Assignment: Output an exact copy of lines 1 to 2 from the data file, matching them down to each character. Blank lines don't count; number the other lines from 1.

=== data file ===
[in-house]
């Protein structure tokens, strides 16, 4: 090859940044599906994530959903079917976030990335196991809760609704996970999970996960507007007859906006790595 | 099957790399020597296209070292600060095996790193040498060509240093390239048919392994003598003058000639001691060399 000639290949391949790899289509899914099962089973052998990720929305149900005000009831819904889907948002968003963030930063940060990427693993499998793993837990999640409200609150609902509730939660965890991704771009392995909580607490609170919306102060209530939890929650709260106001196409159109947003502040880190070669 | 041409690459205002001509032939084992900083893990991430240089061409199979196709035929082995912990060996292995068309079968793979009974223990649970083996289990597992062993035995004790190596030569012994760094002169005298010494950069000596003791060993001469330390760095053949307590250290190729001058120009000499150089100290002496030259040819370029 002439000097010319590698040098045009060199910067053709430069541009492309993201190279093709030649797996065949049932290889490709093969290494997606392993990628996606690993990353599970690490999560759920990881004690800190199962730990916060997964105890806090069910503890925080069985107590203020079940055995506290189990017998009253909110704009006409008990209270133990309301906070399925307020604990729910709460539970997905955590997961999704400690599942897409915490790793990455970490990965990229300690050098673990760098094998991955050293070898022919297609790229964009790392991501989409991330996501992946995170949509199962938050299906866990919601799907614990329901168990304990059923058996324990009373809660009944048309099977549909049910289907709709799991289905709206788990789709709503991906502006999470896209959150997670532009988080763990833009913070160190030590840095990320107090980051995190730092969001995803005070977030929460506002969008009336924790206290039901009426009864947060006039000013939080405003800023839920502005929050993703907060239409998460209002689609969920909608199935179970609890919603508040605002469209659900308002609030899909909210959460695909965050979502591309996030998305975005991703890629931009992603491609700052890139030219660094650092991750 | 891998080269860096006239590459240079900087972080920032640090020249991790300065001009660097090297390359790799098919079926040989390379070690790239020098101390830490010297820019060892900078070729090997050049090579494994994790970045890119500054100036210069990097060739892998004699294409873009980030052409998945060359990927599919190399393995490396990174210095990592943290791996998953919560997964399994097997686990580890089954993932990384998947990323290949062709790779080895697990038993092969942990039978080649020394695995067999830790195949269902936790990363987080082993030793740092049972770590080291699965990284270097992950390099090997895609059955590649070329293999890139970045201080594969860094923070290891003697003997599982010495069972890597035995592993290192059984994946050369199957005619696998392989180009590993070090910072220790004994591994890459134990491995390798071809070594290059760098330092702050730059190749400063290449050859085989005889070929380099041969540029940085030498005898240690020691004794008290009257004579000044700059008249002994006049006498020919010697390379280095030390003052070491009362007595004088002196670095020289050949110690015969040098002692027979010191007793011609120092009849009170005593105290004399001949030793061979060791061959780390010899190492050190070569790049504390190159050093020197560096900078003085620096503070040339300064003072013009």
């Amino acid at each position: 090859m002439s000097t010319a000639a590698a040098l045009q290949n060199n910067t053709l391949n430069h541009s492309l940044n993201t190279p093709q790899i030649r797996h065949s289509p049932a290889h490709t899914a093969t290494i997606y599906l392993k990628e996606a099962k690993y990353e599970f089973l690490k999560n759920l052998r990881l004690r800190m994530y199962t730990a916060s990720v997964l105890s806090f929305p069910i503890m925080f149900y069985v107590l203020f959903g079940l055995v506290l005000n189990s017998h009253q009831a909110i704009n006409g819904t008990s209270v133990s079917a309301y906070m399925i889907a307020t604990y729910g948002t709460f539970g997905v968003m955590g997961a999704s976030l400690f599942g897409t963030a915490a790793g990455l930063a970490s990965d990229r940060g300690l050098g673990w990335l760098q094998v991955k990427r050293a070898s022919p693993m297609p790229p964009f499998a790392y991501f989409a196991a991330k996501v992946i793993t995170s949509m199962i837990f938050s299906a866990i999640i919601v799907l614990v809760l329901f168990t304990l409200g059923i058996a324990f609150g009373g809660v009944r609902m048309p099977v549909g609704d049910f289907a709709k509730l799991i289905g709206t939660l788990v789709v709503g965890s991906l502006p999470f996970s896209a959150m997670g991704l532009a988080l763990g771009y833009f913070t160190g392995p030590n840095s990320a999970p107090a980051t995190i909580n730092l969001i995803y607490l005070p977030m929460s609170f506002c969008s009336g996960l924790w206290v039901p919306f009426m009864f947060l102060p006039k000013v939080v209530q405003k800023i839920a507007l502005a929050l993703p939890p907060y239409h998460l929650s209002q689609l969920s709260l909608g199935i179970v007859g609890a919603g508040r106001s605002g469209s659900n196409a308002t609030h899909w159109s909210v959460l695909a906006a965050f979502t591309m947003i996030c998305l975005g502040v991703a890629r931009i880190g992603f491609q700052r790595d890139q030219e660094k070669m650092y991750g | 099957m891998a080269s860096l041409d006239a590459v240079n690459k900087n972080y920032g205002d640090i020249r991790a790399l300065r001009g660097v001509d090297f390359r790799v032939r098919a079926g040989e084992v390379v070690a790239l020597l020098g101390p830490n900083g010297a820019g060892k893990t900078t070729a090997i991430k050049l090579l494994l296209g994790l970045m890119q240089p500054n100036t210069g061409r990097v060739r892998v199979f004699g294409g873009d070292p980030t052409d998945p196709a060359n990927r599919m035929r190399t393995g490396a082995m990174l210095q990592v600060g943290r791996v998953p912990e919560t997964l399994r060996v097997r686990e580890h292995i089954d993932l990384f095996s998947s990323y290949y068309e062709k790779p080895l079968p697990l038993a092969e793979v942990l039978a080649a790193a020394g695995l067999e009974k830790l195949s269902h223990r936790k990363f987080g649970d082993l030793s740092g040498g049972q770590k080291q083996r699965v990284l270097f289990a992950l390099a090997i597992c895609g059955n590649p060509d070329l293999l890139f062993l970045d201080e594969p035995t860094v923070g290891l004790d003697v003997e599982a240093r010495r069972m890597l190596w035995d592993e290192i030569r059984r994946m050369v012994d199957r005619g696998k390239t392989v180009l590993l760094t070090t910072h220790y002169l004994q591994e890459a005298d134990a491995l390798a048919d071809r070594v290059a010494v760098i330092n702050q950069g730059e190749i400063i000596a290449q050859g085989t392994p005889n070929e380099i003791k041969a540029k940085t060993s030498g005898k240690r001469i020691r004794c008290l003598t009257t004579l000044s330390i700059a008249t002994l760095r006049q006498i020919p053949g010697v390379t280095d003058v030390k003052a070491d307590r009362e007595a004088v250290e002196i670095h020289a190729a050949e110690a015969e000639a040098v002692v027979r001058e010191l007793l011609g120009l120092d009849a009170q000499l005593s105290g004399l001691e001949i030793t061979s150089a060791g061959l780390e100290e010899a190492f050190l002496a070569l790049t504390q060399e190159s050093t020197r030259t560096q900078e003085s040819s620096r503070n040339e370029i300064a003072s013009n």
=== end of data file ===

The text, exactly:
[in-house]
């Protein structure tokens, strides 16, 4: 090859940044599906994530959903079917976030990335196991809760609704996970999970996960507007007859906006790595 | 099957790399020597296209070292600060095996790193040498060509240093390239048919392994003598003058000639001691060399 000639290949391949790899289509899914099962089973052998990720929305149900005000009831819904889907948002968003963030930063940060990427693993499998793993837990999640409200609150609902509730939660965890991704771009392995909580607490609170919306102060209530939890929650709260106001196409159109947003502040880190070669 | 041409690459205002001509032939084992900083893990991430240089061409199979196709035929082995912990060996292995068309079968793979009974223990649970083996289990597992062993035995004790190596030569012994760094002169005298010494950069000596003791060993001469330390760095053949307590250290190729001058120009000499150089100290002496030259040819370029 002439000097010319590698040098045009060199910067053709430069541009492309993201190279093709030649797996065949049932290889490709093969290494997606392993990628996606690993990353599970690490999560759920990881004690800190199962730990916060997964105890806090069910503890925080069985107590203020079940055995506290189990017998009253909110704009006409008990209270133990309301906070399925307020604990729910709460539970997905955590997961999704400690599942897409915490790793990455970490990965990229300690050098673990760098094998991955050293070898022919297609790229964009790392991501989409991330996501992946995170949509199962938050299906866990919601799907614990329901168990304990059923058996324990009373809660009944048309099977549909049910289907709709799991289905709206788990789709709503991906502006999470896209959150997670532009988080763990833009913070160190030590840095990320107090980051995190730092969001995803005070977030929460506002969008009336924790206290039901009426009864947060006039000013939080405003800023839920502005929050993703907060239409998460209002689609969920909608199935179970609890919603508040605002469209659900308002609030899909909210959460695909965050979502591309996030998305975005991703890629931009992603491609700052890139030219660094650092991750 | 891998080269860096006239590459240079900087972080920032640090020249991790300065001009660097090297390359790799098919079926040989390379070690790239020098101390830490010297820019060892900078070729090997050049090579494994994790970045890119500054100036210069990097060739892998004699294409873009980030052409998945060359990927599919190399393995490396990174210095990592943290791996998953919560997964399994097997686990580890089954993932990384998947990323290949062709790779080895697990038993092969942990039978080649020394695995067999830790195949269902936790990363987080082993030793740092049972770590080291699965990284270097992950390099090997895609059955590649070329293999890139970045201080594969860094923070290891003697003997599982010495069972890597035995592993290192059984994946050369199957005619696998392989180009590993070090910072220790004994591994890459134990491995390798071809070594290059760098330092702050730059190749400063290449050859085989005889070929380099041969540029940085030498005898240690020691004794008290009257004579000044700059008249002994006049006498020919010697390379280095030390003052070491009362007595004088002196670095020289050949110690015969040098002692027979010191007793011609120092009849009170005593105290004399001949030793061979060791061959780390010899190492050190070569790049504390190159050093020197560096900078003085620096503070040339300064003072013009």